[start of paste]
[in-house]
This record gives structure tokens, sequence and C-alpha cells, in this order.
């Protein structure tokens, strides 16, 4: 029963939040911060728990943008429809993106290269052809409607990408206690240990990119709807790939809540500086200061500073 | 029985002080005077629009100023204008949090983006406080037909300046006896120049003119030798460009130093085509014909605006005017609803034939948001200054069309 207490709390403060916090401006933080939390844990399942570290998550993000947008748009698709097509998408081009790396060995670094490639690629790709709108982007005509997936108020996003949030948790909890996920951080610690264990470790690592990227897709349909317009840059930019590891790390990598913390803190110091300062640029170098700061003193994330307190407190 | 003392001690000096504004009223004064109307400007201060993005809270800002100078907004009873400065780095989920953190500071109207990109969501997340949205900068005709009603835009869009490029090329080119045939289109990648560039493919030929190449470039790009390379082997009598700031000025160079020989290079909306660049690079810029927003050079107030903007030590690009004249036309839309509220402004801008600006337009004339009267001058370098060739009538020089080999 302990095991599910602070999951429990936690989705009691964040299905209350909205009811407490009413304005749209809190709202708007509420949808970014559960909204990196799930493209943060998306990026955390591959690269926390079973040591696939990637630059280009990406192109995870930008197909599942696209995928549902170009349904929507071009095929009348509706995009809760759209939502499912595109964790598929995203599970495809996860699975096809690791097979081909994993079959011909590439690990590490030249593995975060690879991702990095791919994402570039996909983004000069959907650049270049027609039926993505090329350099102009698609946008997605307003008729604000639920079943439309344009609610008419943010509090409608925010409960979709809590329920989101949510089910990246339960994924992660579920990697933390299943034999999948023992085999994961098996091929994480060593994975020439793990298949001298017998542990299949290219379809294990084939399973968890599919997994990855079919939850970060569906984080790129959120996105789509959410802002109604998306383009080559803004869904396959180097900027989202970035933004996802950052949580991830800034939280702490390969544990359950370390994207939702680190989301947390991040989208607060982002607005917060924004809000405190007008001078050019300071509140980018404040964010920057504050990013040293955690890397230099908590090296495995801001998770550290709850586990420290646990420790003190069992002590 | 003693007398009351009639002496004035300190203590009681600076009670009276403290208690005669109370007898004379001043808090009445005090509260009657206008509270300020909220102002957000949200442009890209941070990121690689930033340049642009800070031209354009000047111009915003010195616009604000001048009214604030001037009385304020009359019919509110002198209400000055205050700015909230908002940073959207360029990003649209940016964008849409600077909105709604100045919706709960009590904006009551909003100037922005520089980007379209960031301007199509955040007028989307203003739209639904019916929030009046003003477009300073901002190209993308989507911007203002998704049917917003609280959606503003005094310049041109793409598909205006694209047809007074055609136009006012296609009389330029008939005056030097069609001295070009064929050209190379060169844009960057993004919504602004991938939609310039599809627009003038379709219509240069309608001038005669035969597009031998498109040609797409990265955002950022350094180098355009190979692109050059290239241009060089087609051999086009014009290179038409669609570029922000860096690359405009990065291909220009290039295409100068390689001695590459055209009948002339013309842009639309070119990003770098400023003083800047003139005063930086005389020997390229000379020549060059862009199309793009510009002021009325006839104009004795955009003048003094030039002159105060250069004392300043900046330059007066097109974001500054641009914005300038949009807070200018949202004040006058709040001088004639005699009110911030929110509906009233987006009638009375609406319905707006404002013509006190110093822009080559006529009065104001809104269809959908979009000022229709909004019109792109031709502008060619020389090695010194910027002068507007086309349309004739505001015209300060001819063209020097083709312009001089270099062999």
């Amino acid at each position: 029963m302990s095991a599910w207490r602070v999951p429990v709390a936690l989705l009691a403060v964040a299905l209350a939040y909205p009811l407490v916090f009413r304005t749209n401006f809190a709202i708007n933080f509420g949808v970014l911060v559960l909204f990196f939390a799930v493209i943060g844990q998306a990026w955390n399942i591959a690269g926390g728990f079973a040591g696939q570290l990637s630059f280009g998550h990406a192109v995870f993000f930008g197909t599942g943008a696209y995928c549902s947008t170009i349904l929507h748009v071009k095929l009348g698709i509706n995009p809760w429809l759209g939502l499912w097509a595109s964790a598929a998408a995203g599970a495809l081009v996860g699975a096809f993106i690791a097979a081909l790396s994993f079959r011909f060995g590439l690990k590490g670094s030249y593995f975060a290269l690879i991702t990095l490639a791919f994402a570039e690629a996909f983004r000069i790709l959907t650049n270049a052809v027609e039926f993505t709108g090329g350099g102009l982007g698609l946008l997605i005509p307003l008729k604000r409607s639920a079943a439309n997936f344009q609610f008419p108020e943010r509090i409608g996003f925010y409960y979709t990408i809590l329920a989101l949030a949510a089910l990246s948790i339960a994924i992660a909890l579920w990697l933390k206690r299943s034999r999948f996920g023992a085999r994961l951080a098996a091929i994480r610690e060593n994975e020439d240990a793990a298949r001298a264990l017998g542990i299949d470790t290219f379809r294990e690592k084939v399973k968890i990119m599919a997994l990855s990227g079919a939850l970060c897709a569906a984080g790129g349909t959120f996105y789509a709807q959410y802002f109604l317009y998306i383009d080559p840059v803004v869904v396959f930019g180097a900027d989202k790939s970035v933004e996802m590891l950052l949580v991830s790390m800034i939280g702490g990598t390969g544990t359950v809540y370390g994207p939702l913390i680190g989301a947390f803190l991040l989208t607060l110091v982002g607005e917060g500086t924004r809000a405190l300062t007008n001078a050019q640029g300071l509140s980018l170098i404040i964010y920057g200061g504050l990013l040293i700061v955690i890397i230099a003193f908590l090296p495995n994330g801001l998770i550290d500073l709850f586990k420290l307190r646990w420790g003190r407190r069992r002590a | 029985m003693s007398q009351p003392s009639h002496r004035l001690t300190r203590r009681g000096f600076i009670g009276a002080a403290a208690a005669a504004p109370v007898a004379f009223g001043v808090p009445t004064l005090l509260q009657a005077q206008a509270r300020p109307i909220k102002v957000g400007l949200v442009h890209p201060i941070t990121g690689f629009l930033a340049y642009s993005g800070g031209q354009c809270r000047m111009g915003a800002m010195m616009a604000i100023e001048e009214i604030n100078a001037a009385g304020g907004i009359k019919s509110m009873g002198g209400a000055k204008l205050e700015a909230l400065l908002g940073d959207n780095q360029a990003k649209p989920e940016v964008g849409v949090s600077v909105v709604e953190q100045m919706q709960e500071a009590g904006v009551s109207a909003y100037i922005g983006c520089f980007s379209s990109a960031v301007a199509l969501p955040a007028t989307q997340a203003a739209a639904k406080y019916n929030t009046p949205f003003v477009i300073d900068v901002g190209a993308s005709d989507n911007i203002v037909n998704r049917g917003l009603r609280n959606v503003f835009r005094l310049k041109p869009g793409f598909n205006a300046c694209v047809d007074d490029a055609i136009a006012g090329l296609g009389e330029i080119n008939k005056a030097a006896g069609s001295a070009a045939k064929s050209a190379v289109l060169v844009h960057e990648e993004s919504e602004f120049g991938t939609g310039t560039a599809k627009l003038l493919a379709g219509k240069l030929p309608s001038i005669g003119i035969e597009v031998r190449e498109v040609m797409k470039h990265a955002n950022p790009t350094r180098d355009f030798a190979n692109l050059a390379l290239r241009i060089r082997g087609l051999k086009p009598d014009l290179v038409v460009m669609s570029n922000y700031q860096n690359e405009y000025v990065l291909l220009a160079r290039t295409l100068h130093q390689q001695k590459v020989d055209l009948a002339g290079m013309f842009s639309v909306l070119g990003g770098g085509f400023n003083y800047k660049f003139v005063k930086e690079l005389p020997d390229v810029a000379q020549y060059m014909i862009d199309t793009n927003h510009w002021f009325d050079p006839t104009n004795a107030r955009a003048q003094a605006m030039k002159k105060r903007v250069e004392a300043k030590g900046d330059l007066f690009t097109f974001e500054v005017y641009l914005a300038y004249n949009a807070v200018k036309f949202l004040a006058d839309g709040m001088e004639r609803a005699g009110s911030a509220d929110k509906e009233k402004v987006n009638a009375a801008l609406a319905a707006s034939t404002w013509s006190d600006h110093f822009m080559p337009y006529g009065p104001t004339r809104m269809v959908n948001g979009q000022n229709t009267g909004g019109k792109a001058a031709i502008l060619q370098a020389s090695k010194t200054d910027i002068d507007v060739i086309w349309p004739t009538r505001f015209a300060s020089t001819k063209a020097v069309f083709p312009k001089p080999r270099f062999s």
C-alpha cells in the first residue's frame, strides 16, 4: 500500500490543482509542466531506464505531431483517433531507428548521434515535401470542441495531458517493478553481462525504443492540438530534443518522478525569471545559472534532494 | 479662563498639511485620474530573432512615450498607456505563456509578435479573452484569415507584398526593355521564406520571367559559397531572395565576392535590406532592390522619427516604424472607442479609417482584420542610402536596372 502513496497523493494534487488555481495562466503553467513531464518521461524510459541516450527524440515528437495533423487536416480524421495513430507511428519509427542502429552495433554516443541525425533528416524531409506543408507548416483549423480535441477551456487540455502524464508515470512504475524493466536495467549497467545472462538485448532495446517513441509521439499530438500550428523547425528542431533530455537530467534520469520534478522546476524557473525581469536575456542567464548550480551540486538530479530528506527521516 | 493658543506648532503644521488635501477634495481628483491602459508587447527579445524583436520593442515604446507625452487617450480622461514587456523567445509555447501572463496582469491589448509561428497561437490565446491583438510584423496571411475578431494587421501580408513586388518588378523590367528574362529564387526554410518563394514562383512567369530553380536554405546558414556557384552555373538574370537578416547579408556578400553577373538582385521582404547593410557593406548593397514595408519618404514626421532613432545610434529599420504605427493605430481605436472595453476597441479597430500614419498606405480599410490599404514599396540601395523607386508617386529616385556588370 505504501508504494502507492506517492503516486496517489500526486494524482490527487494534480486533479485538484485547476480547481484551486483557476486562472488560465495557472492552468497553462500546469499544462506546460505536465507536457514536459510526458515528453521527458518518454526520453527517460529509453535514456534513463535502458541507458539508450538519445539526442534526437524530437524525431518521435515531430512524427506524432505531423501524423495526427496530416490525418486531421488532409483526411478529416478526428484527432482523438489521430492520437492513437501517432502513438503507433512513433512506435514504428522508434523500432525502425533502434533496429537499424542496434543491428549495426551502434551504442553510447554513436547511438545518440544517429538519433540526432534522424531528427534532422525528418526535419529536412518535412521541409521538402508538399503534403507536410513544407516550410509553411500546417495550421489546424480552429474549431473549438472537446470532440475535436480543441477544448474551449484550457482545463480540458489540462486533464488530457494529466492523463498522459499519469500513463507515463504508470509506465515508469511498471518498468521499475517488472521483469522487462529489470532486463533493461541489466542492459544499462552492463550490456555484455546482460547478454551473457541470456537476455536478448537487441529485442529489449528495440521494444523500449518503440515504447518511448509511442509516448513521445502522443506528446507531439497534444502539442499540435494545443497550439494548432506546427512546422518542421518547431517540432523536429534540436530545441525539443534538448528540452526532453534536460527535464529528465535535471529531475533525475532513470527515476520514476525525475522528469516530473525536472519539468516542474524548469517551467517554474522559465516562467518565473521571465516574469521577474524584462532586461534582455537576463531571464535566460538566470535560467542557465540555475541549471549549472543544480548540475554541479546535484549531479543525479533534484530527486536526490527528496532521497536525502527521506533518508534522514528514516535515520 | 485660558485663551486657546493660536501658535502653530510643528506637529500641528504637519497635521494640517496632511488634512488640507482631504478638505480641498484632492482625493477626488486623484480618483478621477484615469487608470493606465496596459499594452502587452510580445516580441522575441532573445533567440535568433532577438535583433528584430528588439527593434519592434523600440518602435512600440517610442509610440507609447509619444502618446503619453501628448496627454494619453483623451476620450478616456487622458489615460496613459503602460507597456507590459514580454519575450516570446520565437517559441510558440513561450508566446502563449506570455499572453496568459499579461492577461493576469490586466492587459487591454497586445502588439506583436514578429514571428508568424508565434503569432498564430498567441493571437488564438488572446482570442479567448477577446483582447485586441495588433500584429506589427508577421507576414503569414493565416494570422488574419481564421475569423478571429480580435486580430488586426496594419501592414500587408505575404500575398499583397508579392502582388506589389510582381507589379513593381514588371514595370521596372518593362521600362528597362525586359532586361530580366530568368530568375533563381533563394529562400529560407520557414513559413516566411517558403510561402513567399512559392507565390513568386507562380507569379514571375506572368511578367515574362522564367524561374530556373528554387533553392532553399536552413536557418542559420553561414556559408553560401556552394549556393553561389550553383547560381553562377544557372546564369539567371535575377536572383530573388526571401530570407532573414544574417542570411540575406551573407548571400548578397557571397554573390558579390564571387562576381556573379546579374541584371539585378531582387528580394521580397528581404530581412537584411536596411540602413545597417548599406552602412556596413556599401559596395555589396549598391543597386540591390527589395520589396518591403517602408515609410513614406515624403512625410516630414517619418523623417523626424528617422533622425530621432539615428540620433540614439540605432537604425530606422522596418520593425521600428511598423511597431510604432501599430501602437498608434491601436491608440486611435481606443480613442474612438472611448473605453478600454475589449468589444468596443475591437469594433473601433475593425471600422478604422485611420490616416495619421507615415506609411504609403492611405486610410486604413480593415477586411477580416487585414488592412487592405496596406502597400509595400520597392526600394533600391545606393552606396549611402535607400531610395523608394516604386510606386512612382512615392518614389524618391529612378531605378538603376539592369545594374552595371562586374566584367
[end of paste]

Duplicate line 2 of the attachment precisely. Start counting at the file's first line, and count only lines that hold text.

This record gives structure tokens, sequence and C-alpha cells, in this order.